Why we must make our smart cities gender sensitive


Women can’t work beyond 10 pm in Maharashtra in retail sector whereas there are no such restrictions in the Sikkim, Maharashtra, Andhra Pradesh and Tamilnadu.

As the Government of India released the list of another new set of Smart Cities a few days back, a new report on the working conditions for women in various Indian cities brought a new dimension to the much publicized Smart city.

The central question is in this context is are the smart cities really sensitive to the gender concerns and gender parity in terms of working conditions?

The report brought about by the influential American think tank Centre for Strategic and International Studies ranks various Indian cities based on four important criteria: number of women workers in the state, incentive provided to the women entrepreneurs, responsiveness of the judicial system to crime against working women and legal restrictions on working hours for women etc.

In a surprise outcome based on these above-mentioned criteria, the state Sikkim has topped the list in providing enabling working conditions for women followed by Puducherry, and Karnataka.

Looking at the lack of restrictions on women’s working hours, Sikkim, Karnataka, Andhra Pradesh and Tamil Nadu have removed restrictions on working hours for women which have been one of the major steps towards real and pragmatic gender empowerment in India.

In these four states, there have been no restrictions altogether for working hours for women in retail, information technology, and factories.

In this coveted category, Maharashtra lagged behind as it is yet to remove all restrictions with respect to the working conditions for women.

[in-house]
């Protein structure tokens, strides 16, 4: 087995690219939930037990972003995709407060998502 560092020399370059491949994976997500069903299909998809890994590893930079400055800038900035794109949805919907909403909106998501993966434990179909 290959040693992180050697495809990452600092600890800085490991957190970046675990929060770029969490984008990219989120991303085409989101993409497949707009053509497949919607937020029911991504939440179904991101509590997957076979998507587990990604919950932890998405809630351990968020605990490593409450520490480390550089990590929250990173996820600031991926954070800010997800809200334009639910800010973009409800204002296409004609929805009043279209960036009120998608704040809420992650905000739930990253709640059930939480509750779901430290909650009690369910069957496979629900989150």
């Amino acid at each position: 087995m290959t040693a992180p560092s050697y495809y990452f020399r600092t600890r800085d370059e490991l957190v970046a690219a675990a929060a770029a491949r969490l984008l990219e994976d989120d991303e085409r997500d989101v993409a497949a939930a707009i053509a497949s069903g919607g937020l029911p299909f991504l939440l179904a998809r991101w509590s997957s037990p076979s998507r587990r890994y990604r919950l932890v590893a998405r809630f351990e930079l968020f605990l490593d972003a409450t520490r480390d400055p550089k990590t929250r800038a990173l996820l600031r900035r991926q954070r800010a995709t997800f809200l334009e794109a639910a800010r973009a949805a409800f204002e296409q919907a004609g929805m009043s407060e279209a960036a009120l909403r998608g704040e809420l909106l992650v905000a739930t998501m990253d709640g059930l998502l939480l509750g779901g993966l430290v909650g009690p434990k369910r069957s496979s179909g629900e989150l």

For example, women can’t work beyond 10 pm in Maharashtra in retail sector whereas there are no such restrictions in the Sikkim, Maharashtra, Andhra Pradesh and Tamil Nadu.

Recently in 2016 the International Labour Organisation published an extremely relevant report entitled ‘Women at work, Trends 2016’ focusing on the situation in various countries across the globe with respect to the working conditions for women.

The report claims that work participations still stand out to the prime criteria for gender equality.

As per the report, in the last two decades (from 1995-2015) the global women labour participation rate decreased to 49.6 percent from 52.4 percent.

In addition to this, the ILO calculates that the chances of participation in labour market for women remain 27 percent lower compared to the male counterparts all over the world.

The ILO report terms the difference in labour participation rates among males and females as ‘gender gaps’. What is significant for discussion here is its relevance for the discourse on development. It can be said that the higher the ‘gender gaps’ the lesser will be the development level.

In order to correct the ‘gender gaps,’ the ILO has initiated ‘women at work centenary initiative’ which intends to contribute to 2030 Agenda for sustainable development.

Looking at India the women workforce participation rate, it stands at an abysmally low of 24 percent which is one of the lowest in the world.

Moreover, the working conditions for women in the Indian capital Delhi, which is known for its employment opportunities, have been extremely pathetic.

The lack of speedy disposal of crimes against women has also made Delhi one of the lowest ranked place for providing a conducive environment for working women.

Moreover, the ‘Gender Gaps’ in India has been quite very high due to the presence of multiple socio-economic factors.

As the Government of India has initiated the Smart Cities in a big way and the top 20 Smart cities have been identified as ‘light house’, the need of the hour is to make them not only gender sensitive and inclusive; but they must provide ‘zero- restrictions’ towards working conditions for women.

The meaning and objectives of the Smart Cities will be more effective if the top 20 Smart Cities take concrete legal and administrative steps towards making them truly gender inclusive.

The author analyses policies and can be reached at prusethsujit@gmail.com


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